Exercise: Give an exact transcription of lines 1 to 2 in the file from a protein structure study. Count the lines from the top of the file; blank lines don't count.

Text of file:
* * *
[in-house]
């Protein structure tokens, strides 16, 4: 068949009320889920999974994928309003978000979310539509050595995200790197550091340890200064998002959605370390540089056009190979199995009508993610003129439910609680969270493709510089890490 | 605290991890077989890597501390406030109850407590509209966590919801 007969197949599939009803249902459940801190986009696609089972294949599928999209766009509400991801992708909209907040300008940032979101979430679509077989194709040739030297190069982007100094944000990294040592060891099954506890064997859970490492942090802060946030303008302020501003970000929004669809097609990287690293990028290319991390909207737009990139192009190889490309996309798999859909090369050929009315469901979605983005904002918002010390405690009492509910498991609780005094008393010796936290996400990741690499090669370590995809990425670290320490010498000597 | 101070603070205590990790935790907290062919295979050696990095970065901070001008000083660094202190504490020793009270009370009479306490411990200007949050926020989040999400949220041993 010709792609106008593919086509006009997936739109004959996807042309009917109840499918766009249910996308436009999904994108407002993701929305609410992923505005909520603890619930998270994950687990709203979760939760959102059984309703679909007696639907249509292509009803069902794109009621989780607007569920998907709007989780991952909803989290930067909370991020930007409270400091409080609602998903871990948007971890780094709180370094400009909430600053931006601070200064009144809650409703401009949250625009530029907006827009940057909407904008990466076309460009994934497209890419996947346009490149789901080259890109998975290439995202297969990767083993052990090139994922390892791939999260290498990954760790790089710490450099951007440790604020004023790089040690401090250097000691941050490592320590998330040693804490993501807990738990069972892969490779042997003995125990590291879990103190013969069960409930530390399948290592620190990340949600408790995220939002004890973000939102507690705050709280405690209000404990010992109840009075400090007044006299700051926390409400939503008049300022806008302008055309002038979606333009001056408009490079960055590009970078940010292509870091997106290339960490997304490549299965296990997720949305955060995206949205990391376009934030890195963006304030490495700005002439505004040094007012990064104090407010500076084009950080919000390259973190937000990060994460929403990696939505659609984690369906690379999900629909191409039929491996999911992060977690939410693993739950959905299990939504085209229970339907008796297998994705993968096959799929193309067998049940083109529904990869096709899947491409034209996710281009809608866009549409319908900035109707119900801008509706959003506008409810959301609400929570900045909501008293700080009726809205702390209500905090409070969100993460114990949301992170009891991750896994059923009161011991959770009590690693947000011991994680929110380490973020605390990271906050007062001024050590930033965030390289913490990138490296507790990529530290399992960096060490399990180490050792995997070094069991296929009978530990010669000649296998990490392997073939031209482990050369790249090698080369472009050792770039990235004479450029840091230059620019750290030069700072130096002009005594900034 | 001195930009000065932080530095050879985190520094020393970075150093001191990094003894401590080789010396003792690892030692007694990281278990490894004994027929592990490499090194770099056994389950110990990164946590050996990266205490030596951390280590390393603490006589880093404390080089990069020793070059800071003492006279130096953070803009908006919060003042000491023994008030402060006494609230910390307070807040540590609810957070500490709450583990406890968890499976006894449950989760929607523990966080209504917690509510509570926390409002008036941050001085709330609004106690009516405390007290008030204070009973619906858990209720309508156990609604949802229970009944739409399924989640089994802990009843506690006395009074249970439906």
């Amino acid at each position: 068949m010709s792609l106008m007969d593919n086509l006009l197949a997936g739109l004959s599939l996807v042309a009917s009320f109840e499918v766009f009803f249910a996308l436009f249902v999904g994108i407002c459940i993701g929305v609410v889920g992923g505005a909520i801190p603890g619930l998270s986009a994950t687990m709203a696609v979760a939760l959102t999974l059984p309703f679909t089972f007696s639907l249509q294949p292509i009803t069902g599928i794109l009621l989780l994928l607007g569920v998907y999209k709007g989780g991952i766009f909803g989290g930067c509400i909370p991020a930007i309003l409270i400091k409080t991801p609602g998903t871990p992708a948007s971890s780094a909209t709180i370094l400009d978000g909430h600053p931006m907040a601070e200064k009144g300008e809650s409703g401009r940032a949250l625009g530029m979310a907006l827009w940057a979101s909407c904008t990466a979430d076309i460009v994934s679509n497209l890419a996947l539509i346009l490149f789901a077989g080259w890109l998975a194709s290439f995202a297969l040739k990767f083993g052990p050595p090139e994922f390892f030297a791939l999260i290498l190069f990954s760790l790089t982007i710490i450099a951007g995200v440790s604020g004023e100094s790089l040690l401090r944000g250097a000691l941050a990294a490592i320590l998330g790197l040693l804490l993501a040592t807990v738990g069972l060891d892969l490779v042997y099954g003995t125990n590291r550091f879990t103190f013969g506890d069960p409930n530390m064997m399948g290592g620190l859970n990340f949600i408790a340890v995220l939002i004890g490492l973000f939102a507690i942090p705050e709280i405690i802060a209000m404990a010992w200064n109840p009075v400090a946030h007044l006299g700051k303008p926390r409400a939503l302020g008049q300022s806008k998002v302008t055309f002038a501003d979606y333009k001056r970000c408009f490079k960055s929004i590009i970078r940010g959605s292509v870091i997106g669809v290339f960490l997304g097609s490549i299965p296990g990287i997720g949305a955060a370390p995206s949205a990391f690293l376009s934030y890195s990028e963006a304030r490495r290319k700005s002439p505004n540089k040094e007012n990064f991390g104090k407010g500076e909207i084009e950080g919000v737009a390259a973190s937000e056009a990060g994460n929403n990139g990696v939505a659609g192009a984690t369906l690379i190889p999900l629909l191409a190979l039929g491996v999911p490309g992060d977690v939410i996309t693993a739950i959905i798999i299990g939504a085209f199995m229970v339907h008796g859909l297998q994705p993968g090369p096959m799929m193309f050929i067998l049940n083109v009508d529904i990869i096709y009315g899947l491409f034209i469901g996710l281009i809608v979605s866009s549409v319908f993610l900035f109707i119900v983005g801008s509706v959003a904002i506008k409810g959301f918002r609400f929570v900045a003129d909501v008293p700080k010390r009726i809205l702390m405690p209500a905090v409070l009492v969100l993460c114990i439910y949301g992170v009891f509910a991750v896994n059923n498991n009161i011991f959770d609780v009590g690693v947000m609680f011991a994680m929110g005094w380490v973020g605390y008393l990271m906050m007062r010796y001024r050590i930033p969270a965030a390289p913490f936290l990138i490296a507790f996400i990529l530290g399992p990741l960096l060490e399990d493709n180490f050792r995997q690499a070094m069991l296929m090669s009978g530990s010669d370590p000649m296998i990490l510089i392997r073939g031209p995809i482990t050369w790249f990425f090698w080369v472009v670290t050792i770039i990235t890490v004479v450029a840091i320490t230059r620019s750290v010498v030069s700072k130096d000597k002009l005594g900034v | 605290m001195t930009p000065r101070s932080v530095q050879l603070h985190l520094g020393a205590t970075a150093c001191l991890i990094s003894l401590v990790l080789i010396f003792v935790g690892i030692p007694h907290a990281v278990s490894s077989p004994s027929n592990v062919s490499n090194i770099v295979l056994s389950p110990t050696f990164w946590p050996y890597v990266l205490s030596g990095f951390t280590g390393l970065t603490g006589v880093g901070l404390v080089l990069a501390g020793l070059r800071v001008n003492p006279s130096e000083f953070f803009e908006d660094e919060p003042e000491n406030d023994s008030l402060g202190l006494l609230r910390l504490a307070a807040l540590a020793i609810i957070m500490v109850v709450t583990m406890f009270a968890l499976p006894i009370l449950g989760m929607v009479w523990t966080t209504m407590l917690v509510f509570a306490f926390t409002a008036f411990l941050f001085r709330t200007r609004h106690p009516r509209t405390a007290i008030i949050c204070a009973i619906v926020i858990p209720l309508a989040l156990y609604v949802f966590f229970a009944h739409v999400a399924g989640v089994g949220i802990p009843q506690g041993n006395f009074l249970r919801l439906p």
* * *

[in-house]
């Protein structure tokens, strides 16, 4: 068949009320889920999974994928309003978000979310539509050595995200790197550091340890200064998002959605370390540089056009190979199995009508993610003129439910609680969270493709510089890490 | 605290991890077989890597501390406030109850407590509209966590919801 007969197949599939009803249902459940801190986009696609089972294949599928999209766009509400991801992708909209907040300008940032979101979430679509077989194709040739030297190069982007100094944000990294040592060891099954506890064997859970490492942090802060946030303008302020501003970000929004669809097609990287690293990028290319991390909207737009990139192009190889490309996309798999859909090369050929009315469901979605983005904002918002010390405690009492509910498991609780005094008393010796936290996400990741690499090669370590995809990425670290320490010498000597 | 101070603070205590990790935790907290062919295979050696990095970065901070001008000083660094202190504490020793009270009370009479306490411990200007949050926020989040999400949220041993 010709792609106008593919086509006009997936739109004959996807042309009917109840499918766009249910996308436009999904994108407002993701929305609410992923505005909520603890619930998270994950687990709203979760939760959102059984309703679909007696639907249509292509009803069902794109009621989780607007569920998907709007989780991952909803989290930067909370991020930007409270400091409080609602998903871990948007971890780094709180370094400009909430600053931006601070200064009144809650409703401009949250625009530029907006827009940057909407904008990466076309460009994934497209890419996947346009490149789901080259890109998975290439995202297969990767083993052990090139994922390892791939999260290498990954760790790089710490450099951007440790604020004023790089040690401090250097000691941050490592320590998330040693804490993501807990738990069972892969490779042997003995125990590291879990103190013969069960409930530390399948290592620190990340949600408790995220939002004890973000939102507690705050709280405690209000404990010992109840009075400090007044006299700051926390409400939503008049300022806008302008055309002038979606333009001056408009490079960055590009970078940010292509870091997106290339960490997304490549299965296990997720949305955060995206949205990391376009934030890195963006304030490495700005002439505004040094007012990064104090407010500076084009950080919000390259973190937000990060994460929403990696939505659609984690369906690379999900629909191409039929491996999911992060977690939410693993739950959905299990939504085209229970339907008796297998994705993968096959799929193309067998049940083109529904990869096709899947491409034209996710281009809608866009549409319908900035109707119900801008509706959003506008409810959301609400929570900045909501008293700080009726809205702390209500905090409070969100993460114990949301992170009891991750896994059923009161011991959770009590690693947000011991994680929110380490973020605390990271906050007062001024050590930033965030390289913490990138490296507790990529530290399992960096060490399990180490050792995997070094069991296929009978530990010669000649296998990490392997073939031209482990050369790249090698080369472009050792770039990235004479450029840091230059620019750290030069700072130096002009005594900034 | 001195930009000065932080530095050879985190520094020393970075150093001191990094003894401590080789010396003792690892030692007694990281278990490894004994027929592990490499090194770099056994389950110990990164946590050996990266205490030596951390280590390393603490006589880093404390080089990069020793070059800071003492006279130096953070803009908006919060003042000491023994008030402060006494609230910390307070807040540590609810957070500490709450583990406890968890499976006894449950989760929607523990966080209504917690509510509570926390409002008036941050001085709330609004106690009516405390007290008030204070009973619906858990209720309508156990609604949802229970009944739409399924989640089994802990009843506690006395009074249970439906």